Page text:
A large majority of businesses anticipate severe problems maintaining operations if there is a significant H1N1 flu outbreak.
Even as businesses fret that the virus may deprive them of enough workers, health officials say employers need to loosen their sick leave policies to ensure sick people stay home. Those concerns emerged at a Minneapolis summit of about 250 business and health leaders discussing how to prepare for the H1N1 flu virus.
That strain of flu is much harder on some people it infects and can be especially deadly for some groups, such as teens, young adults and pregnant women.
A Harvard School of Public Health survey of 1,000 businesses of all sizes from across the country found 80 percent expect great difficulty maintaining their operations in the event a severe outbreak keeps a large portion of employees at home.
Firms are also concerned about the virus slamming suppliers located in less-prepared third-world countries.
The Harvard survey also found that employers have sick leave policies that may be counter-productive in the event of a severe outbreak.
About three-fourths of the respondents offer paid sick leave for employees. But a much smaller portion, only 35 percent, offers paid leave that would allow employees to take care of sick family members.
Even fewer companies, 21 percent, allow paid time off to care for children if schools or day care centers were closed.
“When we look at this virus issue, none of us have a clue what this will do; we just don't know.”Dr. Michael Osterholm
Public health officials, on the other hand, are urging companies not to hesitate in granting sick leave and letting people stay home sick or to take care of sick family members.
"Sick people stay home," said Lisa Koonin of the Centers for Disease Control and Prevention. "And if people become ill at work, they need to be asked to go home. We would not recommend mandating a doctor's note.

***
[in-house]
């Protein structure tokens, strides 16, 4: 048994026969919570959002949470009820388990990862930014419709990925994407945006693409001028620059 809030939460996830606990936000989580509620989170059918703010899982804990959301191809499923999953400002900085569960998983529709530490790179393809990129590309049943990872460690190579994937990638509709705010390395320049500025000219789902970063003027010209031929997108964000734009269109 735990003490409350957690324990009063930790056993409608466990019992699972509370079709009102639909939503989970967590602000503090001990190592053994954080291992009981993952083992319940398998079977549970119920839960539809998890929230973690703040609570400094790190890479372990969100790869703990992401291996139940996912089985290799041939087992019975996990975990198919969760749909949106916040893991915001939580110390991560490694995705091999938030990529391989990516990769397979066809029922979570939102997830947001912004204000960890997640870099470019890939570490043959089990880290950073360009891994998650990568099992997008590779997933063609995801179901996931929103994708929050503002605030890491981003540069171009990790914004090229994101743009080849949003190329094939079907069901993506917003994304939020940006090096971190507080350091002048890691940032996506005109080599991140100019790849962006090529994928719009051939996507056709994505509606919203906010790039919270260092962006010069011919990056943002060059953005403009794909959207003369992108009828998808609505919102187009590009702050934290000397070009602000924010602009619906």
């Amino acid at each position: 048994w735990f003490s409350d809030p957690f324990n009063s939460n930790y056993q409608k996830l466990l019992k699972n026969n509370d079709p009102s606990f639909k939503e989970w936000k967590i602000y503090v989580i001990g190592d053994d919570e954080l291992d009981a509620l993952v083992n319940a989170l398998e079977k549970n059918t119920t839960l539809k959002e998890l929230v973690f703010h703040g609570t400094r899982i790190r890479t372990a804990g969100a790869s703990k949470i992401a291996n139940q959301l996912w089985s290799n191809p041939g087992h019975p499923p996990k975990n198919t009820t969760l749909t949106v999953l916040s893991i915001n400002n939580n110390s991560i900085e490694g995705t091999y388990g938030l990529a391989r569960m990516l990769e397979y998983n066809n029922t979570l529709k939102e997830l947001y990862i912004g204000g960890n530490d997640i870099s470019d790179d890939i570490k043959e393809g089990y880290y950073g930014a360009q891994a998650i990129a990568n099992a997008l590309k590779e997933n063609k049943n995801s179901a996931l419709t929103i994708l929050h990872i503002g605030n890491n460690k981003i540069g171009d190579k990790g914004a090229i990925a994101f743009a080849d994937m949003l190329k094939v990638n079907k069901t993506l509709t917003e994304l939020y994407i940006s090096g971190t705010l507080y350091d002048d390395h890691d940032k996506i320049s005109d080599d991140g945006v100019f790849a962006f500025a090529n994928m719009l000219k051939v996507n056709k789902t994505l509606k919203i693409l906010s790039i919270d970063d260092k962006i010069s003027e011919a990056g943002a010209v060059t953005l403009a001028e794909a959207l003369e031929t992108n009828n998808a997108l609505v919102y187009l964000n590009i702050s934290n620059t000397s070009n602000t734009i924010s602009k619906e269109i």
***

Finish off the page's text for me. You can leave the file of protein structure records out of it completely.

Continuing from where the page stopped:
"Right now, in some communities, health care resources are being strained by the number of sick people and it's going to be hard to get a doctor's note in a timely way," Koonin said.
Nearly half of businesses that offer sick leave currently require a doctor's note to take that leave. More than two-thirds of businesses that offer sick leave require a doctor's note to return to work after contagious illnesses.
Amid these conflicting concerns, no one knows what to prepare for. H1N1 flu could be very deadly or it might be about as bad as seasonal flu. Of course, the seasonal flu does kill tens of thousands of people every year. The wild card is just how much of a wallop will the H1N1 bug eventually pack.
"When we look at this virus issue, none of us have a clue what this will do; we just don't know," said Michael Osterholm, director of the Center for Infectious Disease Research and Policy at the University of Minnesota. The virus, he said, "will change genetically. We have no doubt about that. But will it actually become a cause of more severe disease in people or less severe? We can't tell."
Osterholm advocates preparing for the worst and he's ready to be second-guessed if things don't turn out so bad.
"We're going to have people asking us, 'Did you scare the hell out of me needlessly?" if, in fact, nothing changes," he said. "All I would remind you is that we're not done with this, and I'd rather be prepared for something that doesn't happen than unprepared for something that does."
The H1N1 vaccine is slated to arrive in Minnesota next month. Within two to three months after that, there should be enough vaccine for everyone who wants it.
So far, there have been three confirmed deaths in Minnesota from H1N1 flu and about 300 have been hospitalized.